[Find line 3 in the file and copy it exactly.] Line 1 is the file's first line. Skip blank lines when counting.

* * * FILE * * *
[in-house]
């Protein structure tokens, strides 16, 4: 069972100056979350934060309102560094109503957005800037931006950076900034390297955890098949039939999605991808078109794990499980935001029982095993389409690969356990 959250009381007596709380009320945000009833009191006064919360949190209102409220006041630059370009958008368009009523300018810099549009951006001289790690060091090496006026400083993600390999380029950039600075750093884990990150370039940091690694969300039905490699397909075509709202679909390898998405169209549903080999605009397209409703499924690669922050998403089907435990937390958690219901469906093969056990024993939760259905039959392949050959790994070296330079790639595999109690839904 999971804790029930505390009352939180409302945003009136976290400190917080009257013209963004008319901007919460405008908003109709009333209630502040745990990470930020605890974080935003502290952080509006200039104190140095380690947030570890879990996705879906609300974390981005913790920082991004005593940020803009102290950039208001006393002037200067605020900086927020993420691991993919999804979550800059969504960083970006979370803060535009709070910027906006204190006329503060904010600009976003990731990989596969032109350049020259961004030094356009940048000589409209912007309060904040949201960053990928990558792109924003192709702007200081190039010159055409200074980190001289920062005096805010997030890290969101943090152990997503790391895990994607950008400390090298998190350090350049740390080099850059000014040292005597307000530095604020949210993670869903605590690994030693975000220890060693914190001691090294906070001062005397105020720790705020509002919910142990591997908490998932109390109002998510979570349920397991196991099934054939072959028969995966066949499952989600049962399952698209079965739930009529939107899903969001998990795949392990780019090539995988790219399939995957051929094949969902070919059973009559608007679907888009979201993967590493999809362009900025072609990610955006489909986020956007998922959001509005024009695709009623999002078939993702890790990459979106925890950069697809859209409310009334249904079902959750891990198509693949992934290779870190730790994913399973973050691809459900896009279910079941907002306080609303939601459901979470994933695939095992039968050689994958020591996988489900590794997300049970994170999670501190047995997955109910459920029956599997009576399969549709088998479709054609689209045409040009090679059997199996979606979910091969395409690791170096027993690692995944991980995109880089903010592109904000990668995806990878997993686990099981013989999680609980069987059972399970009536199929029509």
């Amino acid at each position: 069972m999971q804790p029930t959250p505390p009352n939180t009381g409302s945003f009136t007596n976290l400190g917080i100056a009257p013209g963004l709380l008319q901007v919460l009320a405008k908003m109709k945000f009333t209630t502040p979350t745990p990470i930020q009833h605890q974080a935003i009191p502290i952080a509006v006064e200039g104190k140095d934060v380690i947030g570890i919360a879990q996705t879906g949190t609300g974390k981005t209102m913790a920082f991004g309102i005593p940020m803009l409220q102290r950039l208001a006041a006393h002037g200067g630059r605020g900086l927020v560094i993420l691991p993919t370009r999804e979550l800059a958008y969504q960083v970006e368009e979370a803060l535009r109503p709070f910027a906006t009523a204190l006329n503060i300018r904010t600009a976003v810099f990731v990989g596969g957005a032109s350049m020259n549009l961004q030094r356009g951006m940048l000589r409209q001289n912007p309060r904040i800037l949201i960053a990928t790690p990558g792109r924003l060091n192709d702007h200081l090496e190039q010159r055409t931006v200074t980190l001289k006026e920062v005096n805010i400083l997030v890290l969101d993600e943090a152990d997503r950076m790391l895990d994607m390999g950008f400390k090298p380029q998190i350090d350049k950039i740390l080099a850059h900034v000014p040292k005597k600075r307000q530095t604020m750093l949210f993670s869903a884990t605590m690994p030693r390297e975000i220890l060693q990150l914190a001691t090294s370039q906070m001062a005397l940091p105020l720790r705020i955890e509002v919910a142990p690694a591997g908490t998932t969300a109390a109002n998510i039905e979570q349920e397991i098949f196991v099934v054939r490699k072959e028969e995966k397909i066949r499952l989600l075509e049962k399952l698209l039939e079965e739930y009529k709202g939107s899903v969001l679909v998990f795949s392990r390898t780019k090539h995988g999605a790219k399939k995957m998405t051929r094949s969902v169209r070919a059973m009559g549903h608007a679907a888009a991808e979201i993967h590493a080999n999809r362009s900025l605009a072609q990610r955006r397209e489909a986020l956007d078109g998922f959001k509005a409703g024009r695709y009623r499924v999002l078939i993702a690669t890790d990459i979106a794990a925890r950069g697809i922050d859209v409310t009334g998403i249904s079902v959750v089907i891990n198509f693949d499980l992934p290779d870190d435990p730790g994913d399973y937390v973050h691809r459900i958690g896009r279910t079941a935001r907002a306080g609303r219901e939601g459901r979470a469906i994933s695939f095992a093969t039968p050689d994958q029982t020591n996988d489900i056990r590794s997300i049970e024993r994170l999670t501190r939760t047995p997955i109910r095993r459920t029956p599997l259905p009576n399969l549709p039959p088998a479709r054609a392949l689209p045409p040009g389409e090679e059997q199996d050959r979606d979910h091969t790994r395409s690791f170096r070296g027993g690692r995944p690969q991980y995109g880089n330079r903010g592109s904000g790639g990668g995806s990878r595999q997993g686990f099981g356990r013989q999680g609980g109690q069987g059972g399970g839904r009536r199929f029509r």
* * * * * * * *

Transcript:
């Amino acid at each position: 069972m999971q804790p029930t959250p505390p009352n939180t009381g409302s945003f009136t007596n976290l400190g917080i100056a009257p013209g963004l709380l008319q901007v919460l009320a405008k908003m109709k945000f009333t209630t502040p979350t745990p990470i930020q009833h605890q974080a935003i009191p502290i952080a509006v006064e200039g104190k140095d934060v380690i947030g570890i919360a879990q996705t879906g949190t609300g974390k981005t209102m913790a920082f991004g309102i005593p940020m803009l409220q102290r950039l208001a006041a006393h002037g200067g630059r605020g900086l927020v560094i993420l691991p993919t370009r999804e979550l800059a958008y969504q960083v970006e368009e979370a803060l535009r109503p709070f910027a906006t009523a204190l006329n503060i300018r904010t600009a976003v810099f990731v990989g596969g957005a032109s350049m020259n549009l961004q030094r356009g951006m940048l000589r409209q001289n912007p309060r904040i800037l949201i960053a990928t790690p990558g792109r924003l060091n192709d702007h200081l090496e190039q010159r055409t931006v200074t980190l001289k006026e920062v005096n805010i400083l997030v890290l969101d993600e943090a152990d997503r950076m790391l895990d994607m390999g950008f400390k090298p380029q998190i350090d350049k950039i740390l080099a850059h900034v000014p040292k005597k600075r307000q530095t604020m750093l949210f993670s869903a884990t605590m690994p030693r390297e975000i220890l060693q990150l914190a001691t090294s370039q906070m001062a005397l940091p105020l720790r705020i955890e509002v919910a142990p690694a591997g908490t998932t969300a109390a109002n998510i039905e979570q349920e397991i098949f196991v099934v054939r490699k072959e028969e995966k397909i066949r499952l989600l075509e049962k399952l698209l039939e079965e739930y009529k709202g939107s899903v969001l679909v998990f795949s392990r390898t780019k090539h995988g999605a790219k399939k995957m998405t051929r094949s969902v169209r070919a059973m009559g549903h608007a679907a888009a991808e979201i993967h590493a080999n999809r362009s900025l605009a072609q990610r955006r397209e489909a986020l956007d078109g998922f959001k509005a409703g024009r695709y009623r499924v999002l078939i993702a690669t890790d990459i979106a794990a925890r950069g697809i922050d859209v409310t009334g998403i249904s079902v959750v089907i891990n198509f693949d499980l992934p290779d870190d435990p730790g994913d399973y937390v973050h691809r459900i958690g896009r279910t079941a935001r907002a306080g609303r219901e939601g459901r979470a469906i994933s695939f095992a093969t039968p050689d994958q029982t020591n996988d489900i056990r590794s997300i049970e024993r994170l999670t501190r939760t047995p997955i109910r095993r459920t029956p599997l259905p009576n399969l549709p039959p088998a479709r054609a392949l689209p045409p040009g389409e090679e059997q199996d050959r979606d979910h091969t790994r395409s690791f170096r070296g027993g690692r995944p690969q991980y995109g880089n330079r903010g592109s904000g790639g990668g995806s990878r595999q997993g686990f099981g356990r013989q999680g609980g109690q069987g059972g399970g839904r009536r199929f029509r």